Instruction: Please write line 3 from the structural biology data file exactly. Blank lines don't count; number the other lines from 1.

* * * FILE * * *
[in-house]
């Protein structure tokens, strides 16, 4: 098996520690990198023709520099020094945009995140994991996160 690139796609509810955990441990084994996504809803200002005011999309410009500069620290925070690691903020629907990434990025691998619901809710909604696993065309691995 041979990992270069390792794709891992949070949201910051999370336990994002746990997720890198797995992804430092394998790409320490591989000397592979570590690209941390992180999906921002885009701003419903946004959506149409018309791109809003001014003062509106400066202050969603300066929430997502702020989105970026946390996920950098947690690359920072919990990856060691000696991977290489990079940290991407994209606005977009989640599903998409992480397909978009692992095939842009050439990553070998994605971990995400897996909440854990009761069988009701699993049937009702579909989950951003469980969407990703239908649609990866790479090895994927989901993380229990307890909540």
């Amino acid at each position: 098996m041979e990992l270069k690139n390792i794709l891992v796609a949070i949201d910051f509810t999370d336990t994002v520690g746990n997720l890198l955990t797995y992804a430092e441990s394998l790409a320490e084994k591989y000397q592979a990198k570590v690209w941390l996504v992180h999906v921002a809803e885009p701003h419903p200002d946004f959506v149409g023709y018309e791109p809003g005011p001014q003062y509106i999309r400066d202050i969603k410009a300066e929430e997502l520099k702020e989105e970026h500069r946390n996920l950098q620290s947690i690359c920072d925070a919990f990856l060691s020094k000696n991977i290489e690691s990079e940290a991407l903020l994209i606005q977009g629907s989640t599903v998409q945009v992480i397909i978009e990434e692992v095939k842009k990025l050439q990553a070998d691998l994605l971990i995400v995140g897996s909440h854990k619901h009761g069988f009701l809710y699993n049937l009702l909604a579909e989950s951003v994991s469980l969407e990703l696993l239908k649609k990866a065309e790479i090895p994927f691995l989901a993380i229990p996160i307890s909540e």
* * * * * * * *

């Amino acid at each position: 098996m041979e990992l270069k690139n390792i794709l891992v796609a949070i949201d910051f509810t999370d336990t994002v520690g746990n997720l890198l955990t797995y992804a430092e441990s394998l790409a320490e084994k591989y000397q592979a990198k570590v690209w941390l996504v992180h999906v921002a809803e885009p701003h419903p200002d946004f959506v149409g023709y018309e791109p809003g005011p001014q003062y509106i999309r400066d202050i969603k410009a300066e929430e997502l520099k702020e989105e970026h500069r946390n996920l950098q620290s947690i690359c920072d925070a919990f990856l060691s020094k000696n991977i290489e690691s990079e940290a991407l903020l994209i606005q977009g629907s989640t599903v998409q945009v992480i397909i978009e990434e692992v095939k842009k990025l050439q990553a070998d691998l994605l971990i995400v995140g897996s909440h854990k619901h009761g069988f009701l809710y699993n049937l009702l909604a579909e989950s951003v994991s469980l969407e990703l696993l239908k649609k990866a065309e790479i090895p994927f691995l989901a993380i229990p996160i307890s909540e």